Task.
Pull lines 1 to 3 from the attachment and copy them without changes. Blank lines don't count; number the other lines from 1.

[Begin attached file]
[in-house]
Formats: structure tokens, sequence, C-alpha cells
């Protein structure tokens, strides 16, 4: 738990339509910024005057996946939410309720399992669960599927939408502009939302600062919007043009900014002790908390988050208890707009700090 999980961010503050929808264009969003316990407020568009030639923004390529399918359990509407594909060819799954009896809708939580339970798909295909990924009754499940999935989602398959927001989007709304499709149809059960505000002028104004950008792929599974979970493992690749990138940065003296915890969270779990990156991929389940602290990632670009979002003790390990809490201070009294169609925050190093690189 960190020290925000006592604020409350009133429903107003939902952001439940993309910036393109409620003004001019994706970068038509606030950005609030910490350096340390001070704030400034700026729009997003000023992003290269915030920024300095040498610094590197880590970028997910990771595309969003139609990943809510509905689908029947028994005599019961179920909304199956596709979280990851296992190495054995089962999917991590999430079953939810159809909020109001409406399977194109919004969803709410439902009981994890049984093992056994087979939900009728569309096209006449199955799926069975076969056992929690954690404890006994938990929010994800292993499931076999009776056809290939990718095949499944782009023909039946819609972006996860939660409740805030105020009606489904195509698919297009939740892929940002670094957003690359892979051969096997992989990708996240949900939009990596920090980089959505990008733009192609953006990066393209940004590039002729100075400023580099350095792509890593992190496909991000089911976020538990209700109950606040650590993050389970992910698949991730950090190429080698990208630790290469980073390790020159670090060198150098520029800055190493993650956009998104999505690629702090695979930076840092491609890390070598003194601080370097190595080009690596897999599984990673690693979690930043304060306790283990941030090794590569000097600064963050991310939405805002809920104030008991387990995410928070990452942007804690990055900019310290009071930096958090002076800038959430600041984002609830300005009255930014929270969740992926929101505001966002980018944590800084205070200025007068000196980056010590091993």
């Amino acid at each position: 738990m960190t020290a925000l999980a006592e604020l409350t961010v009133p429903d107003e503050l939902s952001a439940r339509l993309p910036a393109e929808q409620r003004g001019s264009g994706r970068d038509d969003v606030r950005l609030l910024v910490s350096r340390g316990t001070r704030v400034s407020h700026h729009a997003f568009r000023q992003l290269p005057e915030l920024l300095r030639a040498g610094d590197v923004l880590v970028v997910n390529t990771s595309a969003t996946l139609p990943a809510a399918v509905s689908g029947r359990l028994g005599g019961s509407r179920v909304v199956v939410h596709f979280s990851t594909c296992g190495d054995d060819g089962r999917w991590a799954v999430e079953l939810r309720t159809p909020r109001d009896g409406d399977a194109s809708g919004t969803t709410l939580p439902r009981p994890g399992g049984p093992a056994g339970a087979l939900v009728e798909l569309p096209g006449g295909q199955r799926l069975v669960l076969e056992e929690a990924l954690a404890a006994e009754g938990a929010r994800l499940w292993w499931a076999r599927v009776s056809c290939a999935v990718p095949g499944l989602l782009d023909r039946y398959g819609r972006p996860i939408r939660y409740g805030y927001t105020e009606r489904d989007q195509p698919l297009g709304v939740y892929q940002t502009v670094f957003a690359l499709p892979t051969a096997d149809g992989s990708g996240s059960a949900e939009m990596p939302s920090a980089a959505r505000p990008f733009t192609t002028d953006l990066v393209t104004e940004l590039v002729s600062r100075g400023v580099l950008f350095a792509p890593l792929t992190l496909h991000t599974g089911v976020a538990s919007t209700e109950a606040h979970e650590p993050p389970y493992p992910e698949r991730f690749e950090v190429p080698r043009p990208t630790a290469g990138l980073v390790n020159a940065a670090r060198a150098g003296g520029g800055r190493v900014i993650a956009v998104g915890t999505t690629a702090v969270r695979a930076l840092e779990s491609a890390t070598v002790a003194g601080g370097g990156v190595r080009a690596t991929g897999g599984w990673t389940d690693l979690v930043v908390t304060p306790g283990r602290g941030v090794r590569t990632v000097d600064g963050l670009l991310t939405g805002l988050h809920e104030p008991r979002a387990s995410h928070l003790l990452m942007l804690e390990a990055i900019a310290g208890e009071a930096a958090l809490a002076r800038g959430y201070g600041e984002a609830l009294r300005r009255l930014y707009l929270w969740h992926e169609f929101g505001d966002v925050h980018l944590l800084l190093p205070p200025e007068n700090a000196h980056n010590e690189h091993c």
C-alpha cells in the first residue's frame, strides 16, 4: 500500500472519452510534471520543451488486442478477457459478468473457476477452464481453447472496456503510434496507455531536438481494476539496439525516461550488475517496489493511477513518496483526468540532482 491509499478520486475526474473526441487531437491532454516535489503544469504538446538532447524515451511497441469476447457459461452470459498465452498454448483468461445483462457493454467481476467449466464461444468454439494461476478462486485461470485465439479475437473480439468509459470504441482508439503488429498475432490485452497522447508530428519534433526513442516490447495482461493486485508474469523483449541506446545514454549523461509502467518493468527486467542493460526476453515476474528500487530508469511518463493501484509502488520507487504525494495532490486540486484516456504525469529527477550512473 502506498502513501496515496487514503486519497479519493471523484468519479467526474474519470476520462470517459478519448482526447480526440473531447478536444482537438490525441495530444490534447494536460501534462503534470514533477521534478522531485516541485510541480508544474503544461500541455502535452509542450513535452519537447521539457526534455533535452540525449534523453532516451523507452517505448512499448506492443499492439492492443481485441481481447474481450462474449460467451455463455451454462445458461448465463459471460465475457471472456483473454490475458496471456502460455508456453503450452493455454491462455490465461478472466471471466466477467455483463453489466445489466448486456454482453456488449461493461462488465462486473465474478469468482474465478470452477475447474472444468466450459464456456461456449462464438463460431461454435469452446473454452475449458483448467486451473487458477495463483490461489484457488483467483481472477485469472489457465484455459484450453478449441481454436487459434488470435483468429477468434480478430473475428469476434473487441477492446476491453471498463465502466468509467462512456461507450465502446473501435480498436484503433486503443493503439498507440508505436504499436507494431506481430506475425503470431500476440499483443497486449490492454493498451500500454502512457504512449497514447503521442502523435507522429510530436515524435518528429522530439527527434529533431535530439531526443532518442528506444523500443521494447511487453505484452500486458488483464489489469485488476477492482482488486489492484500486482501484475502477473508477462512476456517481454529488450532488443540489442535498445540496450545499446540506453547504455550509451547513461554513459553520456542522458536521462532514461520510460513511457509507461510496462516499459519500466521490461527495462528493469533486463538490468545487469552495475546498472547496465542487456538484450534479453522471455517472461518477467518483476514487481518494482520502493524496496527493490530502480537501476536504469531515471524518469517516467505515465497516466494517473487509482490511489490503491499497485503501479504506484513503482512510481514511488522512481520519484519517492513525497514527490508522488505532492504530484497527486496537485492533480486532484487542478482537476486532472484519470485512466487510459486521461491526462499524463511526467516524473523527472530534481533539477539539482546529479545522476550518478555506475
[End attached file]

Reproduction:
[in-house]
Formats: structure tokens, sequence, C-alpha cells
């Protein structure tokens, strides 16, 4: 738990339509910024005057996946939410309720399992669960599927939408502009939302600062919007043009900014002790908390988050208890707009700090 999980961010503050929808264009969003316990407020568009030639923004390529399918359990509407594909060819799954009896809708939580339970798909295909990924009754499940999935989602398959927001989007709304499709149809059960505000002028104004950008792929599974979970493992690749990138940065003296915890969270779990990156991929389940602290990632670009979002003790390990809490201070009294169609925050190093690189 960190020290925000006592604020409350009133429903107003939902952001439940993309910036393109409620003004001019994706970068038509606030950005609030910490350096340390001070704030400034700026729009997003000023992003290269915030920024300095040498610094590197880590970028997910990771595309969003139609990943809510509905689908029947028994005599019961179920909304199956596709979280990851296992190495054995089962999917991590999430079953939810159809909020109001409406399977194109919004969803709410439902009981994890049984093992056994087979939900009728569309096209006449199955799926069975076969056992929690954690404890006994938990929010994800292993499931076999009776056809290939990718095949499944782009023909039946819609972006996860939660409740805030105020009606489904195509698919297009939740892929940002670094957003690359892979051969096997992989990708996240949900939009990596920090980089959505990008733009192609953006990066393209940004590039002729100075400023580099350095792509890593992190496909991000089911976020538990209700109950606040650590993050389970992910698949991730950090190429080698990208630790290469980073390790020159670090060198150098520029800055190493993650956009998104999505690629702090695979930076840092491609890390070598003194601080370097190595080009690596897999599984990673690693979690930043304060306790283990941030090794590569000097600064963050991310939405805002809920104030008991387990995410928070990452942007804690990055900019310290009071930096958090002076800038959430600041984002609830300005009255930014929270969740992926929101505001966002980018944590800084205070200025007068000196980056010590091993």